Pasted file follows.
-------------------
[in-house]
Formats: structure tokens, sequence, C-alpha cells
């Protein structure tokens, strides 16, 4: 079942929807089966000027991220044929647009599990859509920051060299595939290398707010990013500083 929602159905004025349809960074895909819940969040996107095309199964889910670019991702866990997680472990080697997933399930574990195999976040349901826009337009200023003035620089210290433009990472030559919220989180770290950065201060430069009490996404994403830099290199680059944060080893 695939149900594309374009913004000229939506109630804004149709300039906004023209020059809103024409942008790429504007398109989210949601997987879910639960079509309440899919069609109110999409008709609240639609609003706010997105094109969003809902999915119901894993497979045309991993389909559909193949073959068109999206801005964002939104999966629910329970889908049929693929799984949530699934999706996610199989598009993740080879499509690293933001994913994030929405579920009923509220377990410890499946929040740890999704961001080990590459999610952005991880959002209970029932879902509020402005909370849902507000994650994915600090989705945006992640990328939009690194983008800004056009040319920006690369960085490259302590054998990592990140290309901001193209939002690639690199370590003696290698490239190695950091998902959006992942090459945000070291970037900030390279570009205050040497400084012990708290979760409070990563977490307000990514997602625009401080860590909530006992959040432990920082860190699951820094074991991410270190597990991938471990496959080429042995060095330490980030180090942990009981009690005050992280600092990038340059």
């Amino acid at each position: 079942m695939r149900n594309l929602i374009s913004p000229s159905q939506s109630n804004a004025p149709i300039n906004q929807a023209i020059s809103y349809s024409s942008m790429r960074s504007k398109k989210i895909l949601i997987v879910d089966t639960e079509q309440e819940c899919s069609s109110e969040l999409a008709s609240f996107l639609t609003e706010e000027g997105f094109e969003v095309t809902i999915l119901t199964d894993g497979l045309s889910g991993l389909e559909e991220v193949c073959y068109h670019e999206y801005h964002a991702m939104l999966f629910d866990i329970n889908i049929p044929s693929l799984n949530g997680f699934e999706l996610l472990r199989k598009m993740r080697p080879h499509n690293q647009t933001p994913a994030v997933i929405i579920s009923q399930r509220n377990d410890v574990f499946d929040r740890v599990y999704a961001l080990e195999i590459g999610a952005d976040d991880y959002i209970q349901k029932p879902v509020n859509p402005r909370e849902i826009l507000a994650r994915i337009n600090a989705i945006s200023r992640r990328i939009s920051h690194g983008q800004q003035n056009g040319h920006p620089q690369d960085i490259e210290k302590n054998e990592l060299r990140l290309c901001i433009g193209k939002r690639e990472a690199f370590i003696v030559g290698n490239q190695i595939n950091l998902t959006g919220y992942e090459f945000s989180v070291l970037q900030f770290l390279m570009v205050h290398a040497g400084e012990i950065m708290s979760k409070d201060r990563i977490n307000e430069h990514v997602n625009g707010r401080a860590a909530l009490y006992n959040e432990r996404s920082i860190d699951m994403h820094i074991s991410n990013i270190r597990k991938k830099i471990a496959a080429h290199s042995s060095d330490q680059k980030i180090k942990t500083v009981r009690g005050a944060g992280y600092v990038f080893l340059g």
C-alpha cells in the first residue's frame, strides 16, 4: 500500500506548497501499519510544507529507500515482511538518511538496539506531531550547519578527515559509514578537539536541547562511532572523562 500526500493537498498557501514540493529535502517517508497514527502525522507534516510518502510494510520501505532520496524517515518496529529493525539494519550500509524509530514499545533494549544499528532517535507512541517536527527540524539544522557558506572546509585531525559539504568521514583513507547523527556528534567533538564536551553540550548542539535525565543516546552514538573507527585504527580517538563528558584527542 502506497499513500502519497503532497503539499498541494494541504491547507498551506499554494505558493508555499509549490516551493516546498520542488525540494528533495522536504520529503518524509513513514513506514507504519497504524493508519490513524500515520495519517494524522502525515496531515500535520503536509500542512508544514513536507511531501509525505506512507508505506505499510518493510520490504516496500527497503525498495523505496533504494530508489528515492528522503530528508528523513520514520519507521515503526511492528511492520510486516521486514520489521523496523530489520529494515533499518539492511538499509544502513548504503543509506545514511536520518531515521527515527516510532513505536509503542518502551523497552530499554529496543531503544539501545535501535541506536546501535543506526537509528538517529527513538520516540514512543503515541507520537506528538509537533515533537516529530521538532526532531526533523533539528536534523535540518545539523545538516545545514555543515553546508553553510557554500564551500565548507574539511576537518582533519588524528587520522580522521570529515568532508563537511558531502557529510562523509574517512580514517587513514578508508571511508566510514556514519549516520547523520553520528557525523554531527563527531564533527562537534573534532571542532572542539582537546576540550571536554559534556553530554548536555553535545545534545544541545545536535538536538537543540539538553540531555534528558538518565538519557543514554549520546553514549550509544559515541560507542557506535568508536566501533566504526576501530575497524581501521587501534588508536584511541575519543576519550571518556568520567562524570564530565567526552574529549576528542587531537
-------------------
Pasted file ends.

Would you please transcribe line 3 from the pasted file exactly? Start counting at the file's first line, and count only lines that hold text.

């Protein structure tokens, strides 16, 4: 079942929807089966000027991220044929647009599990859509920051060299595939290398707010990013500083 929602159905004025349809960074895909819940969040996107095309199964889910670019991702866990997680472990080697997933399930574990195999976040349901826009337009200023003035620089210290433009990472030559919220989180770290950065201060430069009490996404994403830099290199680059944060080893 695939149900594309374009913004000229939506109630804004149709300039906004023209020059809103024409942008790429504007398109989210949601997987879910639960079509309440899919069609109110999409008709609240639609609003706010997105094109969003809902999915119901894993497979045309991993389909559909193949073959068109999206801005964002939104999966629910329970889908049929693929799984949530699934999706996610199989598009993740080879499509690293933001994913994030929405579920009923509220377990410890499946929040740890999704961001080990590459999610952005991880959002209970029932879902509020402005909370849902507000994650994915600090989705945006992640990328939009690194983008800004056009040319920006690369960085490259302590054998990592990140290309901001193209939002690639690199370590003696290698490239190695950091998902959006992942090459945000070291970037900030390279570009205050040497400084012990708290979760409070990563977490307000990514997602625009401080860590909530006992959040432990920082860190699951820094074991991410270190597990991938471990496959080429042995060095330490980030180090942990009981009690005050992280600092990038340059």